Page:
Colonial South Carolina's influence on the American constitution, 2010

Atlanta University and Clark Atlanta University Theses and Dissertations
Colonial South Carolina's influence on the American constitution, 2010
Tidwell, Wylie Jason Donte', III
Contributor to Resource:
Bradley, Josephine B.
Boone, William
Date of Original:
Degrees, Academic
Dissertations, Academic
United States, Georgia, Fulton County, Atlanta, 33.749, -84.38798
Degree Type: thesis
Degree Name: Master of Arts (MA)
Date of Degree: 2010
Granting Institution: Clark Atlanta University
Department/ School: School of Arts and Sciences, African-American Studies
This research examines whether or not the colonial statutes of South Carolina, created between 1600 and 1787, helped to shape the American Constitution regarding race and the institution of slavery. The research suggests that South Carolinas persistence and insistence that the institution of racial slavery be protected by the Constitution was a major influence on the perception of slavery by its framers. The Constitution was the document that ultimately encompassed most of the political thoughts and issues found in colonial America. This research was based on the premise that the field of Black Studies was in need of an analysis and comparison of the similarities between the racism that existed in colonial America and racism after the adoption of the American Constitution and its amendments. The researcher found that South Carolinas diligence and insistence during the Constitutional Convention of 1787, that racial slavery be protected by the Constitution, was the major influence on how the American Constitution would be worded, in reference to slavery as a means of representation and possible economical gains. The conclusions drawn from the findings suggest that, the American Constitution emerged as an inherently racist document supporting slavery as a means of furthering American economic needs. The colonists in all the British colonies (South Carolina included) passed a series of laws that helped maintain the structure of slavery and gave them control over their slave labor. However, colonial South Carolina statutes, more than other colonies, were developed to maintain slavery. These statutes were later supported by the American legal system.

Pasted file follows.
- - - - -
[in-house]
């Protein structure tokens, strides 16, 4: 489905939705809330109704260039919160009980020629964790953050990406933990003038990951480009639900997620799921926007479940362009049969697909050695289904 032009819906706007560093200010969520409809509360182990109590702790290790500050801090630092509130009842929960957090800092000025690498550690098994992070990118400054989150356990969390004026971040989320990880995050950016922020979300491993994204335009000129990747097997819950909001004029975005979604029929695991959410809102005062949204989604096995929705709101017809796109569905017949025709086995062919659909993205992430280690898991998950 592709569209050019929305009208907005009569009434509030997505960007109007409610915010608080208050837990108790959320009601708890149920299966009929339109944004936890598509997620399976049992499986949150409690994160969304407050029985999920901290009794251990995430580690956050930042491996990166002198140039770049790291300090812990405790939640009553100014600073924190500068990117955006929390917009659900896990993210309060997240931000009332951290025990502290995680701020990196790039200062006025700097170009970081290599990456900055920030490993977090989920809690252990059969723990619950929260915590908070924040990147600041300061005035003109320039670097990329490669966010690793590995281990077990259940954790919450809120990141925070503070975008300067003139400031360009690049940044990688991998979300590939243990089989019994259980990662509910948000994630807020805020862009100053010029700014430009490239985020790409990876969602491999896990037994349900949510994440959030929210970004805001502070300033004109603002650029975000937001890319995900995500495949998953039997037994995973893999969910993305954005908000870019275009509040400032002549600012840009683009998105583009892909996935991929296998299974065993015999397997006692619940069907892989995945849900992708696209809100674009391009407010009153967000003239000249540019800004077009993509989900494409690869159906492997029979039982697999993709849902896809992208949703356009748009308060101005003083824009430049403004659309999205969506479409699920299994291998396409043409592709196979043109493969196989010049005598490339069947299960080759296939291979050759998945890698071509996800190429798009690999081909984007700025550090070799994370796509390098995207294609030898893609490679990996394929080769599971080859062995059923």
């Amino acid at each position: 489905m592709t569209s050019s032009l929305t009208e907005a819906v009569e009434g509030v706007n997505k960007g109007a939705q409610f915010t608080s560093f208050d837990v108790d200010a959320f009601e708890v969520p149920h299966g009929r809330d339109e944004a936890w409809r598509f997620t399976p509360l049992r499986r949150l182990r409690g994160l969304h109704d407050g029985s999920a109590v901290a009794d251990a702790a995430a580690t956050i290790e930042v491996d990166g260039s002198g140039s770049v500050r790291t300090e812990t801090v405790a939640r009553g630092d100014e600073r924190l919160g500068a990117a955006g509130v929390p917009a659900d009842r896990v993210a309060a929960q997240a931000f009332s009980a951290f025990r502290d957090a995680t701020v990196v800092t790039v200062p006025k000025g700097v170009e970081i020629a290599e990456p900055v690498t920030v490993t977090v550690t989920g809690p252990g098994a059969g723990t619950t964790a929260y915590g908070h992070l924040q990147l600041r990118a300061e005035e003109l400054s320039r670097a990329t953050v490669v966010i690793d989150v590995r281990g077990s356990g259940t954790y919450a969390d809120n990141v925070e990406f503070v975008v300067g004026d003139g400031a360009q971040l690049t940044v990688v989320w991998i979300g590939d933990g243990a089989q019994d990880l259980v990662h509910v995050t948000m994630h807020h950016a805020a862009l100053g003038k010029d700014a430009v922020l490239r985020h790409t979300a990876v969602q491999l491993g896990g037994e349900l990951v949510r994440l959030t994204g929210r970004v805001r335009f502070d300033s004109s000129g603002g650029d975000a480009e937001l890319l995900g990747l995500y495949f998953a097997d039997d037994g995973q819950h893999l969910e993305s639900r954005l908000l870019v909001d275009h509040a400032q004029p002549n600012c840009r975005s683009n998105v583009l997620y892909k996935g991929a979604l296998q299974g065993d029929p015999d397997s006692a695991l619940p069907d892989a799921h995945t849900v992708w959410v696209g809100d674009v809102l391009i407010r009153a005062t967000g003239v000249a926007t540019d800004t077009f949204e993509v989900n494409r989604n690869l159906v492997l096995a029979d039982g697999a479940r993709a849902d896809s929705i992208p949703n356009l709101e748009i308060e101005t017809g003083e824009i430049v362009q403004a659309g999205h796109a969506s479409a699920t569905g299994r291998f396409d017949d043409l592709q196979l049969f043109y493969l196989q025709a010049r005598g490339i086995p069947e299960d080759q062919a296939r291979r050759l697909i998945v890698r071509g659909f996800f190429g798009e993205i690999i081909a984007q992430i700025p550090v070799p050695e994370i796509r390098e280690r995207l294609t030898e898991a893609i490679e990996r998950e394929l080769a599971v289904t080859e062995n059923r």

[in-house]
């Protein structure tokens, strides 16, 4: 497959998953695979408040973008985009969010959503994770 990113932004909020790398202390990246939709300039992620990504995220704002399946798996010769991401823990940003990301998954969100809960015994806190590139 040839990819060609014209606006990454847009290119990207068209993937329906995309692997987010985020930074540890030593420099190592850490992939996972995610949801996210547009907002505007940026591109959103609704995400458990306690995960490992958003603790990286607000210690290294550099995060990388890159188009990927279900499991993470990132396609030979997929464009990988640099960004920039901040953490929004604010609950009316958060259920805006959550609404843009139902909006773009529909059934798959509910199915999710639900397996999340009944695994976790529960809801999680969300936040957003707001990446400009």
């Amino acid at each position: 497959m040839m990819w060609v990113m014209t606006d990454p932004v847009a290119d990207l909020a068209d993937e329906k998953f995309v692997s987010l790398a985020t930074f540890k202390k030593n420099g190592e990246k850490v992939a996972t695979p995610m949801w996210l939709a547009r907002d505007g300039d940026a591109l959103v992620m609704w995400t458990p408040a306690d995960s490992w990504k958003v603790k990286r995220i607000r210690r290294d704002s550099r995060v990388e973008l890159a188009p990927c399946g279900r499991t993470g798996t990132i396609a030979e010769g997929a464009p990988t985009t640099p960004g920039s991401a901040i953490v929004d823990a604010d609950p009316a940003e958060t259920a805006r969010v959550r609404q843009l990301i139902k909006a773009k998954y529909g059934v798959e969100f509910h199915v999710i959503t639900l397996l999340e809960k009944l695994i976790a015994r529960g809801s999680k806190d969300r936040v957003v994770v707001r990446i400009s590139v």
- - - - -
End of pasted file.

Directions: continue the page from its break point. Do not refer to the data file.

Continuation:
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Holding Institution:
Clark Atlanta University
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